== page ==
David hopes the Zips can continue their progression. And she wants to play a major role in that ascent.

"I definitely believe I can crack the lineup," David said. "I want to be physically fit for college. I also want to have an open mind and meet new people. I don’t want to judge people too quickly."

David plans to continue honing her game at American Junior Golf Association tournaments during the spring and summer.

It only gets more difficult from this point on. If David wants to write the same script at Akron as she did at Hudson, the grueling, meticulous work will have to increase even more.

"The college level is tougher," Goodson said. "Everyone is good and it’s so much more competitive. I think the competition will be good for her. She is definitely ready for it."

David cherished her time playing for the Explorers. Those memories will surely tickle her funny bone for as long as she lives.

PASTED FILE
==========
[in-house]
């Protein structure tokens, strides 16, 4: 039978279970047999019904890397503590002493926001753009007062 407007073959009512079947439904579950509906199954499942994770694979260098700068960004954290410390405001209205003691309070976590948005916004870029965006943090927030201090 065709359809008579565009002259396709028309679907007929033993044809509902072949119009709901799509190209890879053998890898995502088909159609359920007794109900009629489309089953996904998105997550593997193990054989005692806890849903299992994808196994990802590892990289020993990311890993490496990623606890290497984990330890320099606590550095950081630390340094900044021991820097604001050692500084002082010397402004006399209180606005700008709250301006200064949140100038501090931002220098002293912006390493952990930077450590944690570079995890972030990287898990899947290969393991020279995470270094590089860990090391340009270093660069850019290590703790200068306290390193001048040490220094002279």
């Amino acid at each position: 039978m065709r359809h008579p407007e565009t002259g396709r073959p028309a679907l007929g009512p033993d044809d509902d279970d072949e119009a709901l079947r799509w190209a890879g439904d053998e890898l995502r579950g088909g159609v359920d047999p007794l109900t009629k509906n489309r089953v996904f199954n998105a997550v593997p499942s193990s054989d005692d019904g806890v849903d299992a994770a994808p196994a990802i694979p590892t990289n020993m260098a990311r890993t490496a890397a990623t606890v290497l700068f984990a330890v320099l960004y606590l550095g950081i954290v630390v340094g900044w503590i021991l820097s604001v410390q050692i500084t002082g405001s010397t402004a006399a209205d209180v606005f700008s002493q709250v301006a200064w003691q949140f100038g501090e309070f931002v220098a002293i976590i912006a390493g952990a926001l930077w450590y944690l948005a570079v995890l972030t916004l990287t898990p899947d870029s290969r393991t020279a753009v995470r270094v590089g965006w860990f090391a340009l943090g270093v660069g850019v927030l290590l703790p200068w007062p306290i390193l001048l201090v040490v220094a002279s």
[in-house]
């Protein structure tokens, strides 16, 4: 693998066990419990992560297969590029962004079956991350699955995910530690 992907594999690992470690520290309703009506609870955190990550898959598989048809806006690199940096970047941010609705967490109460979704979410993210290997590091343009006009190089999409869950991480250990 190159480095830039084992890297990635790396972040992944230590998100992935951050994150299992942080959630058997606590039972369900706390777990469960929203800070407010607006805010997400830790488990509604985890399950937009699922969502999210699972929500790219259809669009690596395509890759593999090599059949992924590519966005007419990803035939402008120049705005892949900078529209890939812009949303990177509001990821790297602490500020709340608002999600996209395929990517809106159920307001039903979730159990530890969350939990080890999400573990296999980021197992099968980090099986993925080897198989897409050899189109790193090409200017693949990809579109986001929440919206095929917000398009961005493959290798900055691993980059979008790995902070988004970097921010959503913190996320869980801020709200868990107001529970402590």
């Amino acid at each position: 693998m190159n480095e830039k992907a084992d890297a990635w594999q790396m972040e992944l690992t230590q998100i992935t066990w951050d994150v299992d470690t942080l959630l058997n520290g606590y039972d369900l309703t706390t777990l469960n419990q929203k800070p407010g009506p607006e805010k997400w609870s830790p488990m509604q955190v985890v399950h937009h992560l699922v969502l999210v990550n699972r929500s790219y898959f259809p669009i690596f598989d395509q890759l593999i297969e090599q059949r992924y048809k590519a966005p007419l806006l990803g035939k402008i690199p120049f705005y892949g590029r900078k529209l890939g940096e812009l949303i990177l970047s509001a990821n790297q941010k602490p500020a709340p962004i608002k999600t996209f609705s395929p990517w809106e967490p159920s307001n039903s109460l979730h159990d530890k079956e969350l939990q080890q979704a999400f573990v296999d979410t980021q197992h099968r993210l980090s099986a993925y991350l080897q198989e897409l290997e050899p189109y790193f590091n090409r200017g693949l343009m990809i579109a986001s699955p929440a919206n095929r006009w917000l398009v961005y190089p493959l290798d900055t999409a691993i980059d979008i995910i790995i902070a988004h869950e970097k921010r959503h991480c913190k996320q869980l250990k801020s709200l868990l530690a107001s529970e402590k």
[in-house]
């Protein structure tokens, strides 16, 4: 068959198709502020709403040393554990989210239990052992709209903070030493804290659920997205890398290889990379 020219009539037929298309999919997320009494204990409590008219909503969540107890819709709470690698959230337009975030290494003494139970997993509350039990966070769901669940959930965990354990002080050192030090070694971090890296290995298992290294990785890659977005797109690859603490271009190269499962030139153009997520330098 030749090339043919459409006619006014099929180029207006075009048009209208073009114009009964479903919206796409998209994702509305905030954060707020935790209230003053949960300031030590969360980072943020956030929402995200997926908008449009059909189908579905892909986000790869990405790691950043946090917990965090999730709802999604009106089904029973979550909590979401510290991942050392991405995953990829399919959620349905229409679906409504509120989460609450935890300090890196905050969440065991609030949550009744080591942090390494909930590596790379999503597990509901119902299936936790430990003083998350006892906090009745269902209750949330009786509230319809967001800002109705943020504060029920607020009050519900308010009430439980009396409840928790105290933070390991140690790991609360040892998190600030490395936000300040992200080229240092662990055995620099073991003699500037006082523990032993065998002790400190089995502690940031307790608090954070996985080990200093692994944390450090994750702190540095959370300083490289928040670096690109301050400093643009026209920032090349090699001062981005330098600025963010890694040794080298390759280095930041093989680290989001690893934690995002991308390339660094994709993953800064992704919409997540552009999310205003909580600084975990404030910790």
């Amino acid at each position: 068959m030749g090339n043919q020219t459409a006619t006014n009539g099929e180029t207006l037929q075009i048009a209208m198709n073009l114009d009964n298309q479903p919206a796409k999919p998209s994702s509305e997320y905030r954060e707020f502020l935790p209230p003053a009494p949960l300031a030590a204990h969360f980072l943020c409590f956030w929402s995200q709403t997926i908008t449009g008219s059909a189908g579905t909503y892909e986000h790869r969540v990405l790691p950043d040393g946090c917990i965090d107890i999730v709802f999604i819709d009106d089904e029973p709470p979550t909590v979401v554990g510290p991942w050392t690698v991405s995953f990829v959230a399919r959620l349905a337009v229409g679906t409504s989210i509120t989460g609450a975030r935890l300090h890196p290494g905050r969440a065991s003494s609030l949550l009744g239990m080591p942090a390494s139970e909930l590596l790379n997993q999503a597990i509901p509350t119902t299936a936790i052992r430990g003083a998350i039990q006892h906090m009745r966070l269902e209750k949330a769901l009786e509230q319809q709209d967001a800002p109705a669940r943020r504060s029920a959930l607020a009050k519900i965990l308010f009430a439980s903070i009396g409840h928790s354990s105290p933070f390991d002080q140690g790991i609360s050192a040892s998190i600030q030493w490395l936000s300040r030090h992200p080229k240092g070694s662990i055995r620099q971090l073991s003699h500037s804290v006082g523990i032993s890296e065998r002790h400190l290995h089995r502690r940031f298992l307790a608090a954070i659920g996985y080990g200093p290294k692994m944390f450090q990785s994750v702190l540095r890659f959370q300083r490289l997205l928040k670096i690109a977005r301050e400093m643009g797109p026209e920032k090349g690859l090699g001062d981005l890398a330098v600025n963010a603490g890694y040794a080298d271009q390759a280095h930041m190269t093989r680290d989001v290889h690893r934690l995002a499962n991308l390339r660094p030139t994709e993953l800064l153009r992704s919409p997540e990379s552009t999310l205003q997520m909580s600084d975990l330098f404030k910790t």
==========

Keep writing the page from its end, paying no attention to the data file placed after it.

At the same time, though, her golf career is just beginning. The next chapter of her life will require some major changes if she wants to continue being successful.

David wouldn’t want it any other way.

"I loved my team at Hudson, especially last year," she said. "It was a lot of fun playing with all my teammates, especially [senior] Meaghan [Grant].

"Going to college will make me break out of my comfort zone. I’ll be going to a new school. I’m excited to meet new people. I’m going to put Hudson behind me, but I’ll use it as encouragement. I want to take what I gained from Hudson to Akron."

David will have to take the difficult step of moving forward from the school that put her golfing career on the map.

However, she plans to keep her current mentor, who overcame 300-1 odds to master a certain course in the United Kingdom nearly 16 years ago, by her side as long as possible.

"We talk all the time," Curtis said. "She has watched our kids a couple of times. In 10 to 15 years, she can always call me to ask for advice. I consider her to be almost part of the family now."

Reporter Frank Aceto can be reached at 330-541-9444, faceto@recordpub.com or @FrankAceto_RPC.